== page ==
For the sport of Indy car racing and the INDYCAR organization Sunday's race couldn't have come at a more opportune time. The racing enthusiast public, the NASCAR-centric American sports media and the global racing audience witnessed a magnificent Indianapolis 500. It was the kind of memorable race that served as a reminder to everyone that when INDYCAR is on its game, there are few other forms of racing that can compete with it.
With passing and lead changes and top drivers jockeying for position throughout the race, the 97th running of the Indianapolis 500 was a tense duel that showcased the glory of American open-wheel racing in a way that no slick advertising campaign could ever do. This was Indy car racing the way it should be: spectacular, breathtaking and heart-stopping, with a riveting finish marred only by the late caution.
|This is one area that AR1.com does not agree with this author. A yellow flag finish in this year's Indy 500 robbed fans of seeing what would have been an incredible finish between Kanaan, Munoz, Hunter-Reay and Andretti. We all got to watch a 'parade' across the finish line instead of knowing who was the best man on that day. When tied, all sports go into overtime so as not to rob the fans of knowing who the true winner was. A green-white-checkered finish is auto racing's version of overtime. As popular as Tony Kanaan is, on Sunday May 26th the paying customers were robbed of seeing a fight to the finish. Instead what we saw was what we see at any parade we watch – a procession across the line. Maybe the Indy 500 parade held each Saturday before the race should be switched to Sunday in place of the 500. As long as it pays a big purse the drivers could wave to the crowd in single file formation sitting in 33 pace car replicas.|
Which brings up another point, as ace USA Today reporter Nate Ryan tweeted in agreement at the end of the race, but there are no Indianapolis 502s, or 505s or 508s. There are no gimmicks, no do-overs, no let's just run a little longer and manufacture a green-white-checker finish. It's 500 miles, as advertised. Which, remarkably enough, is as it should be.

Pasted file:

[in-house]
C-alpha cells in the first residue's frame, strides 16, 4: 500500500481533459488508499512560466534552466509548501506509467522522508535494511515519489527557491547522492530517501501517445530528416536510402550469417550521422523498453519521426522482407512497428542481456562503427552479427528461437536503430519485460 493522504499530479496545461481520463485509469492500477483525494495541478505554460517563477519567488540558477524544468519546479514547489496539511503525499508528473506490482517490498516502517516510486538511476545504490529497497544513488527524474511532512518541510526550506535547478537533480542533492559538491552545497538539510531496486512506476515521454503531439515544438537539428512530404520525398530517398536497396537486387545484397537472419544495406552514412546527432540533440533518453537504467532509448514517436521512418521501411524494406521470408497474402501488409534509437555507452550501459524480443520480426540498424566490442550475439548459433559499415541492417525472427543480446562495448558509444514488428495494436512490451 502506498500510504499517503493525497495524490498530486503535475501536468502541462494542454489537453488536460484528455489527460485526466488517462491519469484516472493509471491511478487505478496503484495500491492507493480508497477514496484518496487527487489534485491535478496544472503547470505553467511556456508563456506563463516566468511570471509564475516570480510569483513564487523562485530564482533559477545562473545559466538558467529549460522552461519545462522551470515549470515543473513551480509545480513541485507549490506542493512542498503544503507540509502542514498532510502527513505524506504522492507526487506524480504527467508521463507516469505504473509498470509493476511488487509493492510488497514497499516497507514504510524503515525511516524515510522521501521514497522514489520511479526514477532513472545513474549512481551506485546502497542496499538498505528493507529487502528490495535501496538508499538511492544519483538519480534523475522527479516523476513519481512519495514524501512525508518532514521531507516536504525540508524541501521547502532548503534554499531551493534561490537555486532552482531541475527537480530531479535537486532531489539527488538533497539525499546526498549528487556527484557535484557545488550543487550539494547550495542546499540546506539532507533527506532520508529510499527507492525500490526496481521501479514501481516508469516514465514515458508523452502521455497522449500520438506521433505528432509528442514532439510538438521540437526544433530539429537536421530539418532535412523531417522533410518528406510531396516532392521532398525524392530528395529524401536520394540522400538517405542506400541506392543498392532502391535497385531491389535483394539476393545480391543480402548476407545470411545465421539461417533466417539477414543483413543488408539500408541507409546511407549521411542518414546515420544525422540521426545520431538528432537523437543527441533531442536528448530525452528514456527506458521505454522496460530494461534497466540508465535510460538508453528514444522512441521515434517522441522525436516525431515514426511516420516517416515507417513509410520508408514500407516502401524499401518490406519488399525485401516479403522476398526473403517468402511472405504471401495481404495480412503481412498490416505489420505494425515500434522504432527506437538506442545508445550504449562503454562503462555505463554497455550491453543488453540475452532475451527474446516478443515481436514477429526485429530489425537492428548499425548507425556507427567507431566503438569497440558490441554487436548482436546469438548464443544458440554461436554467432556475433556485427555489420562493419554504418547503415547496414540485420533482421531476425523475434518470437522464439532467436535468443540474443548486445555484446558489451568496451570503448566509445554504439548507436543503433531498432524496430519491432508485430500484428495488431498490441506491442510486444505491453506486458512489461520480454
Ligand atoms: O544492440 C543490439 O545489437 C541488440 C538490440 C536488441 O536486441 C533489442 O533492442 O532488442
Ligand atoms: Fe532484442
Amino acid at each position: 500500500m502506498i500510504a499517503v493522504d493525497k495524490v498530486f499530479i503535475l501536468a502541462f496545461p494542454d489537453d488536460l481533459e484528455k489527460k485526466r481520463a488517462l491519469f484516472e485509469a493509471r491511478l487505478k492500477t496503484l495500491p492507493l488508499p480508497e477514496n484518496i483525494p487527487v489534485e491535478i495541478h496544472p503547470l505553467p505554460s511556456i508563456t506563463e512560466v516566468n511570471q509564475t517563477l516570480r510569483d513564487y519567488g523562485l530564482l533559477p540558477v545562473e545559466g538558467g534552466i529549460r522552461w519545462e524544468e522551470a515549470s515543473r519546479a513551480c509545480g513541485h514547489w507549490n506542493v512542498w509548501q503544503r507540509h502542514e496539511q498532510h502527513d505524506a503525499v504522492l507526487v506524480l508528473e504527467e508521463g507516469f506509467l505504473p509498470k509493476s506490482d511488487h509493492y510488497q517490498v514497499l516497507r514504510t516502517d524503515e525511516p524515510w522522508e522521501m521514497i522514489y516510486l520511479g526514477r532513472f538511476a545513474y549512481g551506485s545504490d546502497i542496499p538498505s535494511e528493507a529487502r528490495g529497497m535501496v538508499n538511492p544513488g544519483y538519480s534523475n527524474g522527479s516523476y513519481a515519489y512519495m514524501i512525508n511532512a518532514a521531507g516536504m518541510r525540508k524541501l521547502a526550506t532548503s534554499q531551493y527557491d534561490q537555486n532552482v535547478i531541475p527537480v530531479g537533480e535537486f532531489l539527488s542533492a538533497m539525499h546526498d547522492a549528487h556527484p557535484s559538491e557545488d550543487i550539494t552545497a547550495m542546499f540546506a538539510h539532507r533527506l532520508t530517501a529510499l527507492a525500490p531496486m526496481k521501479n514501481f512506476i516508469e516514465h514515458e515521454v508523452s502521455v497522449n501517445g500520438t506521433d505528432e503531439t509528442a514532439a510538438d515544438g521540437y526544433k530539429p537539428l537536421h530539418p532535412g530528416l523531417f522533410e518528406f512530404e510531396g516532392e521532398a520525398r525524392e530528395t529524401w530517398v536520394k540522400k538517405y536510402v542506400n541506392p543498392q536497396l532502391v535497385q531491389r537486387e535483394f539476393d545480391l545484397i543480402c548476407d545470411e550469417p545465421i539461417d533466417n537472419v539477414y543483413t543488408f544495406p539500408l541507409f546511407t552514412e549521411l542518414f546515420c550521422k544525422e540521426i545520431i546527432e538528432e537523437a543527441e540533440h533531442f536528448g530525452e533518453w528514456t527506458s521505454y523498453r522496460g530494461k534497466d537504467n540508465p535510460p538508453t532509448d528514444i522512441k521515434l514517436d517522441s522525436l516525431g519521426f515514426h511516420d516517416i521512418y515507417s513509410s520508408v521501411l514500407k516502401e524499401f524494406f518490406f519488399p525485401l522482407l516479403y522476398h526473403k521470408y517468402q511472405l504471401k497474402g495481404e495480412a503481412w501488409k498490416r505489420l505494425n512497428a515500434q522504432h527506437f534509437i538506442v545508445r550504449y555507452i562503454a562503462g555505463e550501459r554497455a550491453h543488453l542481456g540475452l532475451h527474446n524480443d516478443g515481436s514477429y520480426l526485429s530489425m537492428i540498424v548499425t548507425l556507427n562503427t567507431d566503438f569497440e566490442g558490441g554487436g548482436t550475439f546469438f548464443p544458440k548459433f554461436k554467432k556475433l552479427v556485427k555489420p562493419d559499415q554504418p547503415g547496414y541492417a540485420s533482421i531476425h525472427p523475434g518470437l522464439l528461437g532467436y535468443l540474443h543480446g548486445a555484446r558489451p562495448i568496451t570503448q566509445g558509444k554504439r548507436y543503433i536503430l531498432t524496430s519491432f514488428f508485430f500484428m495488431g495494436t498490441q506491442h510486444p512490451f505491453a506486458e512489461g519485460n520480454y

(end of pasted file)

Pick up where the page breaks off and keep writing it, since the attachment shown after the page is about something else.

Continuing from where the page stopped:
It's races like this latest Indianapolis 500 that present a clear juxtaposition to NASCAR, one that INDYCAR can mine to its advantage. But make no mistake, after every great Indy 500 there's usually a hangover of disinterest that seems to creep over the sport of Indy car racing, and by the end of the year the TV numbers return to the basement and the lack of interest is apparent, glaring in fact.
It's up to the powers that be in INDYCAR to sustain the momentum from Sunday's riveting 500. As I tweeted during the race, if INDYCAR ever got its act together, NASCAR is vulnerable because of its death march of a schedule, the interminable races, the oversaturation and the vision-less leadership. (More on Indy, F1 in Monaco and Charlotte in "The Line.")
I should also send kudos to GM Racing while I'm at it because the Chevrolet twin-turbo V6 engines were the class of the field, even though Justin Wilson had a spectacular run to fifth place in the No. 18 Dale Coyne Racing Honda-powered machine. But GM's success should also lead to some worrying in the INDYCAR executive offices, especially with Honda committing to F1 with McLaren in 2015. Priority No. 1 for INDYCAR should be to attract more engine manufacturers, because if it becomes a one-manufacturer series again in a couple of years the same old three-steps forward, five-back dance of mediocrity will swallow the sport whole. INDYCAR must break that pattern. Now.
That all said the day belongs to Tony Kanaan and the entire KV Racing Technology team. Congratulations to Tony for never giving up on his dream, and to Jimmy Vasser (and Kevin Kalkhoven), too, for his diligence and relentless commitment to the sport of Indy car racing.
It was a great day all around. Autoextremist